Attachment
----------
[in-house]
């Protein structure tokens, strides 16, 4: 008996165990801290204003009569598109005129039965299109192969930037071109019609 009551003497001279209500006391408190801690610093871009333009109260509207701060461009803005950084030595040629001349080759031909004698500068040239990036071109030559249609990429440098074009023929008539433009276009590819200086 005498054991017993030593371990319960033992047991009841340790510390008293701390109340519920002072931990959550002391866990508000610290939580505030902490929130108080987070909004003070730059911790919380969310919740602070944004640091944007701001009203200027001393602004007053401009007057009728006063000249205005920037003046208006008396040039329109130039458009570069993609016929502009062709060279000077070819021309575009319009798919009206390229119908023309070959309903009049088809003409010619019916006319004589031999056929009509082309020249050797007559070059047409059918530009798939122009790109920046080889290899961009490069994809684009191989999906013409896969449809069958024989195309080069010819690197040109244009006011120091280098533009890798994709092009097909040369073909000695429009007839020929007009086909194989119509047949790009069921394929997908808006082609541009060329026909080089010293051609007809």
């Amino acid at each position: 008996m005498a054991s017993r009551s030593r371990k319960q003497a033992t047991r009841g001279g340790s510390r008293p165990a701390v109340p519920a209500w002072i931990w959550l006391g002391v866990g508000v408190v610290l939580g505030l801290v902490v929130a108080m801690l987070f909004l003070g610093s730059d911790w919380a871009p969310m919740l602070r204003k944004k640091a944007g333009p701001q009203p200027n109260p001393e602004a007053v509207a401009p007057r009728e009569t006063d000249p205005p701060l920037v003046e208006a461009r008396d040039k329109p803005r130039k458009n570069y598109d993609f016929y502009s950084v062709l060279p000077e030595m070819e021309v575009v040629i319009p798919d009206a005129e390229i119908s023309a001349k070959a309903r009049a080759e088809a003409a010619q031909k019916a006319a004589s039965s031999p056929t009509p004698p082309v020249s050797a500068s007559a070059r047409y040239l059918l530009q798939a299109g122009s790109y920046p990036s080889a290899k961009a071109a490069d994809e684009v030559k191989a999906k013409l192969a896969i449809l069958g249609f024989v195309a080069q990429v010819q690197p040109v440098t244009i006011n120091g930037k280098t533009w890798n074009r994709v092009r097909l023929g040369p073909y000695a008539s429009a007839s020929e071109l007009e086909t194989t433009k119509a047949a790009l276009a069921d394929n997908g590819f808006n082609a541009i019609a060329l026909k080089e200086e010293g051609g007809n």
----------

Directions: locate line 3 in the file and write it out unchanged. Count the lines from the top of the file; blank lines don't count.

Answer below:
């Amino acid at each position: 008996m005498a054991s017993r009551s030593r371990k319960q003497a033992t047991r009841g001279g340790s510390r008293p165990a701390v109340p519920a209500w002072i931990w959550l006391g002391v866990g508000v408190v610290l939580g505030l801290v902490v929130a108080m801690l987070f909004l003070g610093s730059d911790w919380a871009p969310m919740l602070r204003k944004k640091a944007g333009p701001q009203p200027n109260p001393e602004a007053v509207a401009p007057r009728e009569t006063d000249p205005p701060l920037v003046e208006a461009r008396d040039k329109p803005r130039k458009n570069y598109d993609f016929y502009s950084v062709l060279p000077e030595m070819e021309v575009v040629i319009p798919d009206a005129e390229i119908s023309a001349k070959a309903r009049a080759e088809a003409a010619q031909k019916a006319a004589s039965s031999p056929t009509p004698p082309v020249s050797a500068s007559a070059r047409y040239l059918l530009q798939a299109g122009s790109y920046p990036s080889a290899k961009a071109a490069d994809e684009v030559k191989a999906k013409l192969a896969i449809l069958g249609f024989v195309a080069q990429v010819q690197p040109v440098t244009i006011n120091g930037k280098t533009w890798n074009r994709v092009r097909l023929g040369p073909y000695a008539s429009a007839s020929e071109l007009e086909t194989t433009k119509a047949a790009l276009a069921d394929n997908g590819f808006n082609a541009i019609a060329l026909k080089e200086e010293g051609g007809n």